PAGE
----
My mom hugs us all the time too. I remember it from my childhood and it was always wonderful that she hugged our friends too. It meant alot to them because I can remember them all commenting on it. She even took in a few of my friends when they were on the outs with parents and didn't come from great homes and helped them and their families reconcile. She taught me so much about unconditional love. You're doing a wonderful thing.

Sherri@NoiseOverload said...

I'll be there as soon as I can and I'll be expecting my hug.

Mothership said...

I am physically affectionate with my children and husband as well. Hand holding, hugging, sitting really close--all accepted, usual behavior. I do not hug outside of my family, often, however. Sometimes, sometimes, a very good girlfriend or neighbor child I love. NEVER a man (besides uncles and so forth) and feel very weird if a man comes in for a hug. Also, if you're going to hug, make it substantial. I do not like the barely-touching, too-soft-pat-on the-shoulder kind.

Overall, though, I think touching is important.

Sarah @ BecomingSarah.com said...

I have a sister-in-law who's a big hugger. I remember how much it surprised me at first, because even though we hug in my family, we don't hug outside the family.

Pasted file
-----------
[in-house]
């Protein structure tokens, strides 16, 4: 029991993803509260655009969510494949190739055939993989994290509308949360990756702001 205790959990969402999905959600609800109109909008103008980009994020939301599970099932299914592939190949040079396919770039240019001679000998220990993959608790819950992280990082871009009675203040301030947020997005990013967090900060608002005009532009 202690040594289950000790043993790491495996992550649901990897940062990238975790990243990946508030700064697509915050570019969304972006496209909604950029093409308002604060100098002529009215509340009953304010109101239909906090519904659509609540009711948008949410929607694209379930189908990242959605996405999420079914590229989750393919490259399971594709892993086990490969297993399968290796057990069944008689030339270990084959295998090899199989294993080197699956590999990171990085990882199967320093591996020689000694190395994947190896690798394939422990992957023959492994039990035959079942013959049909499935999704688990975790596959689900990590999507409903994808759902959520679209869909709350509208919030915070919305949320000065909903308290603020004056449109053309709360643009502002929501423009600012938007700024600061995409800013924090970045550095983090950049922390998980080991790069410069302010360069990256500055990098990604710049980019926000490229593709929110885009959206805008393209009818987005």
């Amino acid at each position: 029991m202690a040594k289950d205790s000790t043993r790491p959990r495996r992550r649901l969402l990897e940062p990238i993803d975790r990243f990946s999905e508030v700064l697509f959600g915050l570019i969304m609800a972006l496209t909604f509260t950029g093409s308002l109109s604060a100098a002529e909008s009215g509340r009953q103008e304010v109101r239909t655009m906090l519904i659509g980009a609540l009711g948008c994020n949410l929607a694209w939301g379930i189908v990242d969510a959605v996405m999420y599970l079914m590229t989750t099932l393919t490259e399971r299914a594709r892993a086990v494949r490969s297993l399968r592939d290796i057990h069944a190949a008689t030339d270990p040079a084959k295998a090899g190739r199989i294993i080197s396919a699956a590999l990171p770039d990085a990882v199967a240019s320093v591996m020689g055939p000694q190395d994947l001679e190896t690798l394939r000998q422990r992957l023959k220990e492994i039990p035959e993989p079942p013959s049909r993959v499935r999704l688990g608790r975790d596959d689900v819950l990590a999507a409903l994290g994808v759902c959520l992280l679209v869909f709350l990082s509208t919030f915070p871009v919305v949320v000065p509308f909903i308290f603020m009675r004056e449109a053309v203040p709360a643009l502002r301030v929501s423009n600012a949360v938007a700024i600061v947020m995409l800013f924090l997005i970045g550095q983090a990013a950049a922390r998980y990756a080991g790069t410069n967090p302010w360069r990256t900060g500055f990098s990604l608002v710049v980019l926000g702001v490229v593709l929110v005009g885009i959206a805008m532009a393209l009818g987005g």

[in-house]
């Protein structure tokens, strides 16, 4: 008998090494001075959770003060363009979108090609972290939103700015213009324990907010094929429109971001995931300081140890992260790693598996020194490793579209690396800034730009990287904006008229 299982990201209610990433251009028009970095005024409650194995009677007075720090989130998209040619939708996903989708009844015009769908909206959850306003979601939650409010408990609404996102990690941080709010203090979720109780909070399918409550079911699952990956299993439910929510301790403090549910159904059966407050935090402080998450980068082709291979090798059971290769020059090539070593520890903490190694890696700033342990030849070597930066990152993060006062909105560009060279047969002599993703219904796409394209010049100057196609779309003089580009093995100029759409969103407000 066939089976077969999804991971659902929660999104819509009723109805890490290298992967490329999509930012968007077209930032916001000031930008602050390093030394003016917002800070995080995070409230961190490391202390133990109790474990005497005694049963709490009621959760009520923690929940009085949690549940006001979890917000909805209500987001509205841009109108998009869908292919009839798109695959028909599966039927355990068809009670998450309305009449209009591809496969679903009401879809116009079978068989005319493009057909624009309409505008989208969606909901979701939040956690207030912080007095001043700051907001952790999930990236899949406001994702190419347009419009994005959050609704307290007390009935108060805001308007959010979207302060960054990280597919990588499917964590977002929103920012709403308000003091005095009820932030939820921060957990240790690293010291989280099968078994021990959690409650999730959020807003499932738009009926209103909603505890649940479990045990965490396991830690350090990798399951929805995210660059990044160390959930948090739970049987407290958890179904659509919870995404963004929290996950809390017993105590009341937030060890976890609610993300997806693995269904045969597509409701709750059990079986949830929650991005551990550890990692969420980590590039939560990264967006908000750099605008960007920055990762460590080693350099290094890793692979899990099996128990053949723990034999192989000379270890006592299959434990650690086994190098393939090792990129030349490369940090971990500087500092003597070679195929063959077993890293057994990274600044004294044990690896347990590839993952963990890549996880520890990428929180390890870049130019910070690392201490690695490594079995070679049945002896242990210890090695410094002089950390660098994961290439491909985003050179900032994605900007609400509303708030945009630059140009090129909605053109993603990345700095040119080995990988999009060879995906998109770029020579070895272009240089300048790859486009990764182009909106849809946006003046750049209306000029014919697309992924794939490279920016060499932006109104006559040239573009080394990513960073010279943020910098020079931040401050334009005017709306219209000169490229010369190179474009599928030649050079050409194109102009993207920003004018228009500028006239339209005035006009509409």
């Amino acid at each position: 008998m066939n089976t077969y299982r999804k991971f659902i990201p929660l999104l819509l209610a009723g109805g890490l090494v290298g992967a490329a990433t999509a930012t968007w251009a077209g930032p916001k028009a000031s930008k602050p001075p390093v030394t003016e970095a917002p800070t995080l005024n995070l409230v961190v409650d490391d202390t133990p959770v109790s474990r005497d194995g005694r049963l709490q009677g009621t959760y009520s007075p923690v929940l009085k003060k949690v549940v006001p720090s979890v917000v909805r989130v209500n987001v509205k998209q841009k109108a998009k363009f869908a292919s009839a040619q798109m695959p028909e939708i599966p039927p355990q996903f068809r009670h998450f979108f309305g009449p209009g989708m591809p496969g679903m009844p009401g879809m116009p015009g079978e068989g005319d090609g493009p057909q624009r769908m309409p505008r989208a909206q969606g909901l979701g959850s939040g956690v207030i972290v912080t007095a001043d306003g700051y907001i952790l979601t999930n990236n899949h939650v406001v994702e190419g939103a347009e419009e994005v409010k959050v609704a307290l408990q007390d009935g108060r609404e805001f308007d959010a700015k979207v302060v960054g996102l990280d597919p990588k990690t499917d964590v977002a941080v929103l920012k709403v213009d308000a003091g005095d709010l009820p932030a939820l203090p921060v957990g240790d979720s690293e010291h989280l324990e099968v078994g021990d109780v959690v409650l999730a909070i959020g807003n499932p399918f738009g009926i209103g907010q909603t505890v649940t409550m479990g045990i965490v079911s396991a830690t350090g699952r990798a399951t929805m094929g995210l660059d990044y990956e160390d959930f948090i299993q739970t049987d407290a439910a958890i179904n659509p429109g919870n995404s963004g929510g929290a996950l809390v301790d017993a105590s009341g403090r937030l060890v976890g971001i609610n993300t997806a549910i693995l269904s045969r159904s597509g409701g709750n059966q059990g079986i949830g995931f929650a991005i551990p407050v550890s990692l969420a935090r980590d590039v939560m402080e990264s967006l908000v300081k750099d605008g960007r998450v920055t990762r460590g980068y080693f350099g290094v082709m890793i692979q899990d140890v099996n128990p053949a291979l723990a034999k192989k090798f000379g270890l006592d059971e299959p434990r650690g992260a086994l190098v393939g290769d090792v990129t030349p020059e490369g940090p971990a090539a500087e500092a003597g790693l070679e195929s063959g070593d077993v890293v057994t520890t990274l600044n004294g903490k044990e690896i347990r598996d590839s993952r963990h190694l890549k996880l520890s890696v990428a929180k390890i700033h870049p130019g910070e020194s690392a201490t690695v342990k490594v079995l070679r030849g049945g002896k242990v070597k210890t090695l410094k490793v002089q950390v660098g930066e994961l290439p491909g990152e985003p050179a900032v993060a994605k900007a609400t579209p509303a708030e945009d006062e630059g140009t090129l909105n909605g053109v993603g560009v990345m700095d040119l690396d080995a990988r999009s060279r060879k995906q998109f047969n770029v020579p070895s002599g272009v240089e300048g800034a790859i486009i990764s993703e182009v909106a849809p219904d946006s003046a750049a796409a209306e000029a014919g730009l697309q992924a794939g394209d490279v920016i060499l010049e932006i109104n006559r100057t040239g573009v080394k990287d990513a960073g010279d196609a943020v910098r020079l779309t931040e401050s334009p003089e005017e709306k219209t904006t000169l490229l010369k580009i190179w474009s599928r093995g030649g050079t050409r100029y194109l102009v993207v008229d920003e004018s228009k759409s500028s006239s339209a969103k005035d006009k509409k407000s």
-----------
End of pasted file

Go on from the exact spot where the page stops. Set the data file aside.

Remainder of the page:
I got used to it, though, and now I look forward to those small reminders that other people care =) I'm sure the other kids in your family's life feel the same way.

She's So There said...

I am so with you on the hugginess..its an expected part of my world...I don't even realize that some folks might not be comfortable with it...Madison used to hug my principal every day despite his obvious discomfort...at five she said when I pointed it out that he wasn't comfortable...she said "that's why he needs me even more" that child knows wisdom...and she was right! I look forward to the day when I hug YOUR neck!

Katherine@Raising Five said...

Mothership - I hear you on the "man" hug thing. Ew! This is where the judicious use of the "sister hug" comes in (ie, turn sideways). I think this is wise for hugging ANY male who is not your husband.

We've gone over this with our older girls for when those youth group boys "come in for" (I loved that!) their hug. Can you ever be too careful?? =)